An introduction to Base: Coinbase’s native blockchain An introduction to Base: Coinbase’s native blockchain An introduction to Base: Coinbase’s native blockchain

An introduction to Base: Coinbase’s native blockchain

Mads Eberhardt

Cryptocurrency Analyst

Summary:  Coinbase launched a blockchain named Base at the start of August, following the firm's announcement to launch the native blockchain in February of this year. In the span of just one and a half months, Base has become the most popular Layer 2 blockchain on Ethereum, even processing more transactions than Ethereum on most days. This is a win-win for both Coinbase and Ethereum.


The largest US-based crypto exchange, Coinbase, announced its plan to launch a native blockchain named Base in February of this year. Coinbase released Base as a beta six months later in July before eventually launching it to the public on August 9. Although Base was launched just one and a half months ago, it has already accomplished a crucial milestone that very few blockchains ever accomplish: achieving a network effect.

A network effect means that a blockchain has attracted enough users and applications for the network to have value for everyone involved. This is a two-way street: the blockchain needs a large enough user base to be valuable, but users will only adopt the blockchain if there are enough useful applications on it. And of course, developers do not want to build applications for a network with no users, creating a chicken-and-egg problem.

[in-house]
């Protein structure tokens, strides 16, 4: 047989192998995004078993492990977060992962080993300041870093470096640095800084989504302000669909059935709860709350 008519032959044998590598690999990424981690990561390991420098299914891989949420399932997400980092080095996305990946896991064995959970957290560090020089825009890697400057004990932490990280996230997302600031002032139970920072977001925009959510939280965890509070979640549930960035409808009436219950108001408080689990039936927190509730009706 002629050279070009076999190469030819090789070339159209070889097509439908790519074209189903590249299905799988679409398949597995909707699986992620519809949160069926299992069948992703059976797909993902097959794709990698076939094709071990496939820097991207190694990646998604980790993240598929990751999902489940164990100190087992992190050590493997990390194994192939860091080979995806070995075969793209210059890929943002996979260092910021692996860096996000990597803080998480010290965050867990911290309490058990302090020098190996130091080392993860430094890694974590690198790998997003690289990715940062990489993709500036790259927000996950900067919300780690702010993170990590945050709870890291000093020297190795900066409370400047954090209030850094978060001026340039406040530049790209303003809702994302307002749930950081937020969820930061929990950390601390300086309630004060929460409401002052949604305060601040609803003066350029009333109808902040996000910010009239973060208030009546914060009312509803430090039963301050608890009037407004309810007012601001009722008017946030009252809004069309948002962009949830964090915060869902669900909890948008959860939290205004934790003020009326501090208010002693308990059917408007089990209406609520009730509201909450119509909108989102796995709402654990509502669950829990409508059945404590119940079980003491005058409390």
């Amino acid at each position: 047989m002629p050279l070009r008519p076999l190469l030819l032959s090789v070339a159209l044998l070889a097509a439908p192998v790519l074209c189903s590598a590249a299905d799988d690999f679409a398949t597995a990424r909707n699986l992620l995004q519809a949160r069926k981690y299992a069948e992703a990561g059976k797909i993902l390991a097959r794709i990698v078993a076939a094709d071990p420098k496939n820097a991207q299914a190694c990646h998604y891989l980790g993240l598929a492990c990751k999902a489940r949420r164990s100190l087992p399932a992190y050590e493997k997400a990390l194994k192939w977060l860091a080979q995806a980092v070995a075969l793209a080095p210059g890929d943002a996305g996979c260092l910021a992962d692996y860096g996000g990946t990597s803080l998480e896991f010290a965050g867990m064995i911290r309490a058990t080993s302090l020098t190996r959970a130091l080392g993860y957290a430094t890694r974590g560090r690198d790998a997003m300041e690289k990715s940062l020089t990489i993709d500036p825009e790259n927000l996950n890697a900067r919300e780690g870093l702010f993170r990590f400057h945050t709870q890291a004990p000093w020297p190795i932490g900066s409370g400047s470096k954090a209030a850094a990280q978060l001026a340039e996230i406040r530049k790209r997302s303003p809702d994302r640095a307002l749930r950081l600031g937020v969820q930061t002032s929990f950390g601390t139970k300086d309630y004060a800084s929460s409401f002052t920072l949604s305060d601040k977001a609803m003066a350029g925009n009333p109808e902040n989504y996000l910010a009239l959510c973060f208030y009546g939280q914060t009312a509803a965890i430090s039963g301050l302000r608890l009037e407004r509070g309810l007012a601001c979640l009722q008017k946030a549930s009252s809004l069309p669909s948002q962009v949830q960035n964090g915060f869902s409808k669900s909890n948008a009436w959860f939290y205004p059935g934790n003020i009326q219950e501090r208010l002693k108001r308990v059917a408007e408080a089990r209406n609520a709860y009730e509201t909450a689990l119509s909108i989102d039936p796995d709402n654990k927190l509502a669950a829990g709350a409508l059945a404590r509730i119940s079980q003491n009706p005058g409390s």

Base has managed to avoid this paradox by attracting both users and applications in large numbers. Over the past month, Base has often exceeded the number of transactions on Ethereum and other popular Layer 2 blockchains, reaching nearly 2 million transactions on some days. Now, let us take a closer look at Base and its technological foundation as a Layer 2 solution for Ethereum.

Native to Ethereum, powered by the OP Stack

With Base, Coinbase did not select to establish an entirely new blockchain. Instead, Base builds upon Ethereum as a so-called Layer 2. This means that Base bundles a bunch of transactions from its own chain to execute them in a batch off-chain before posting the transaction data as a single transaction on Ethereum. The final transaction on Ethereum is computationally heavier, and thus, more expensive, than a regular layer 1 transaction, but since it is technically hundreds of transactions from Base, it reduces each transaction fee by between 5 to 20 times relative to a similar transaction on Ethereum. Base is built around the OP Stack, powering another large Layer 2 on Ethereum named OP Mainnet, formerly known as Optimism.

The application of Ethereum as a settlement layer for Base promises greater security and decentralization than Base completely on its own, as it inherits some of the security and decentralization from Ethereum, perhaps the most decentralized and secure cryptocurrency. Besides, Base taps into Ethereum’s strong network effect by facilitating safe and easy interoperability such as bridging of assets to and from Ethereum’s native layer and other Layer 2s within the ecosystem. This is not only an advantage to users, but also developers, as the identical technical architectures of Ethereum and Base allow them to effectively copy-paste applications from Ethereum onto Base without great modifications.

The value, however, is not a one-way street merely flowing from Ethereum to Base, because Ethereum profits from the transaction fees of Base, altogether having paid about $2.4mn in transaction fees to settle its transactions on Ethereum so far during its short existence. These fees are mainly burnt and, hence, removed from the Ethereum supply, while the remaining part is paid to validators, so Base as a Layer 2 on Ethereum is a win-win.

What does Coinbase gain from Base?